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Group A, Poster #001, Seismology

Revisiting the Ridgecrest aftershock catalog using a modified source-scanning algorithm applied to multiple dense local arrays

Eyal Shimony, Asaf Inbal, & Ariel Lellouch
Poster Image: 

Poster Presentation

2022 SCEC Annual Meeting, Poster #001, SCEC Contribution #11890 VIEW PDF
The two major Ridgecrest earthquakes of July 2019 were followed by numerous aftershocks. A temporary, spatially dense array was deployed over the summer of 2019 in order to monitor the aftershock activity. The array’s density and scale offer a unique opportunity to improve the estimations of the aftershocks’ locations and origin time through array-based techniques.
We develop and implement a modified Source-Scanning Algorithm (SSA) method to estimate absolute event locations in the presence of velocity model errors, commonly found around fault zones. We split the array into sub-arrays of clustered receivers, for which relative travel-times errors are smaller. We apply a conventional S...
SA using both P- and S-waves to each sub-array and combine the estimations using a probabilistic scheme to yield locations that are robust to velocity model errors. We also compute uncertainty estimations for the locations.
We apply the method to 688 aftershocks recorded by 197 short-period geophones deployed as part of the Ridgecrest dense array. The dense receiver deployment allows for the recording of spatially coherent seismic arrivals. We compare 339 locations to a relocated catalog built using a sparser regional array and the same 1-D velocity model. Generally, locations are consistent despite the different methodology and recorded data. We qualitatively compare location estimations using the alignment of time-shifted seismograms, utilizing the spatial coherency of the dense sub-arrays. Our locations yield, in most cases, better alignment, and are 2 km deeper on average. For events in the northern part of the study area, our locations are shifted to the north-east.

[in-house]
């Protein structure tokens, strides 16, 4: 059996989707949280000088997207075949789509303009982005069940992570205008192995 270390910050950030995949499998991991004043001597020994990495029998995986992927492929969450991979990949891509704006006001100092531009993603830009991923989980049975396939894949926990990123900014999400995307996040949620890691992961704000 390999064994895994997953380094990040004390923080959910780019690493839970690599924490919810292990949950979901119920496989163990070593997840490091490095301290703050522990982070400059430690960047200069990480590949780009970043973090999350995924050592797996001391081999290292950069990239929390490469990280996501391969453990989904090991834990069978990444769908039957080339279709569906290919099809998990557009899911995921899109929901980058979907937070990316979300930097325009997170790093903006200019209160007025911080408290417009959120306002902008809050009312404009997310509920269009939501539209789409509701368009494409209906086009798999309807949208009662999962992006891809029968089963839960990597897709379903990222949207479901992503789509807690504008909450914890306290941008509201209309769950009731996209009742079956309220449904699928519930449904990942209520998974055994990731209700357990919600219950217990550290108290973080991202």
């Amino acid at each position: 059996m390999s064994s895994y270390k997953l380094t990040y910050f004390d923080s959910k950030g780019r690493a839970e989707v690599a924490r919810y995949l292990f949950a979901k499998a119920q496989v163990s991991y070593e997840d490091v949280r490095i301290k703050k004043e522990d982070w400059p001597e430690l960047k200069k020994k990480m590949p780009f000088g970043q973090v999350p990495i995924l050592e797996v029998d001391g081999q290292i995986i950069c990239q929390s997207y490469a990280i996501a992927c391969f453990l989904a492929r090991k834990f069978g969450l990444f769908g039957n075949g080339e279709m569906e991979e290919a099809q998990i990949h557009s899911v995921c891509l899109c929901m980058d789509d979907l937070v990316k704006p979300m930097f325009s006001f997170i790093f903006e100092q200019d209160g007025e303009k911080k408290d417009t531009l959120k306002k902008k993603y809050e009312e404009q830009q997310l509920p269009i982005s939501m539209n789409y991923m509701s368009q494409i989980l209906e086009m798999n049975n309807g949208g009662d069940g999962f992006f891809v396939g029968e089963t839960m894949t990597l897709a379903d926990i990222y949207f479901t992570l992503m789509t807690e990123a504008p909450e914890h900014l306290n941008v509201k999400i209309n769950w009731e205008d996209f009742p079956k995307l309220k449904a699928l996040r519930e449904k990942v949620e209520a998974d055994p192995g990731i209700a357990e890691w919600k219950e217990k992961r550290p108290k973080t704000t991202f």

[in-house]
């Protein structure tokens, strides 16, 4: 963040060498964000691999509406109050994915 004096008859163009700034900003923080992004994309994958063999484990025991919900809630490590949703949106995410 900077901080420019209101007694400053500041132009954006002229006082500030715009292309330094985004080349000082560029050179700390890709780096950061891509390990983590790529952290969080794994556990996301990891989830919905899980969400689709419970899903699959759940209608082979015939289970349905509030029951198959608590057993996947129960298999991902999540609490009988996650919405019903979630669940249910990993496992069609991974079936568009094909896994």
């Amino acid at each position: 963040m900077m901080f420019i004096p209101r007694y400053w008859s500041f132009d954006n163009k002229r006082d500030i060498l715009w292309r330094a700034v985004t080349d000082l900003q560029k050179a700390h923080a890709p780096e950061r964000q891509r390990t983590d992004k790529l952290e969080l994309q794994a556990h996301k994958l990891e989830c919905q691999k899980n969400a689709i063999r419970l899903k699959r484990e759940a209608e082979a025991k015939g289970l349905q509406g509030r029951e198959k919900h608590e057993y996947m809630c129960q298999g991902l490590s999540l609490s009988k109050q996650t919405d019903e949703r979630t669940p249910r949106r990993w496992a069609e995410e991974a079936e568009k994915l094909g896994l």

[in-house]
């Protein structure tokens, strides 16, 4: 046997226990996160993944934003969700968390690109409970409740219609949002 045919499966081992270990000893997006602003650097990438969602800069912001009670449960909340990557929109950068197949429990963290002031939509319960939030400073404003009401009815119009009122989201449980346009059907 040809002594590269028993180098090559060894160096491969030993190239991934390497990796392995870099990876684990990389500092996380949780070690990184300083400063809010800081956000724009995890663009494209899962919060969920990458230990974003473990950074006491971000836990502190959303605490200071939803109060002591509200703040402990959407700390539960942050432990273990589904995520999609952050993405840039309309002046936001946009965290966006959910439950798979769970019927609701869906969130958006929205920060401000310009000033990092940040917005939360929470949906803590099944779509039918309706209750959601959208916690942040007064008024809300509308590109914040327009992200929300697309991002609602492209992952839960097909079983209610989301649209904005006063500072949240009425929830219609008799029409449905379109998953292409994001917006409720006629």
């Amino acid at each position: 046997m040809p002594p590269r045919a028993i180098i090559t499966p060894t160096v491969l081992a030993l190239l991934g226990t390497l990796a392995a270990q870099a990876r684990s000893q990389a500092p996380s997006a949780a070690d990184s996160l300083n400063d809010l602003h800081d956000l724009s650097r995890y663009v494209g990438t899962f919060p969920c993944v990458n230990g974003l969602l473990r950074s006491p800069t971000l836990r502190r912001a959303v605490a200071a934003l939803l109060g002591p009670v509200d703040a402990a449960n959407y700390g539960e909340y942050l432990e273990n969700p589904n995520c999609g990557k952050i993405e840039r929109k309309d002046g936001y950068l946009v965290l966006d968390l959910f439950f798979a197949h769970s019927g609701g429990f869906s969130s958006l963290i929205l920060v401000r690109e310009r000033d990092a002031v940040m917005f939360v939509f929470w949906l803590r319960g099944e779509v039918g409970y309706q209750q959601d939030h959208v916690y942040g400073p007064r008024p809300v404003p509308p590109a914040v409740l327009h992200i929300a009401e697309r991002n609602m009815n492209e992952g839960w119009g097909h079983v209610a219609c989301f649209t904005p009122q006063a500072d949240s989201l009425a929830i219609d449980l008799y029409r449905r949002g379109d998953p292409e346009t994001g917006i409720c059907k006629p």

We discuss various potential causes for the differences between estimations and investigate the possibility of velocity-driven biases in our locations. We also attempt to approximate the scale of lateral velocity heterogeneity near the fault in the northern part of the study area. While our location method is tailored to the Ridgecrest dense array, it demonstrates that using dense arrays may help mitigate the effect of velocity model errors on absolute locations.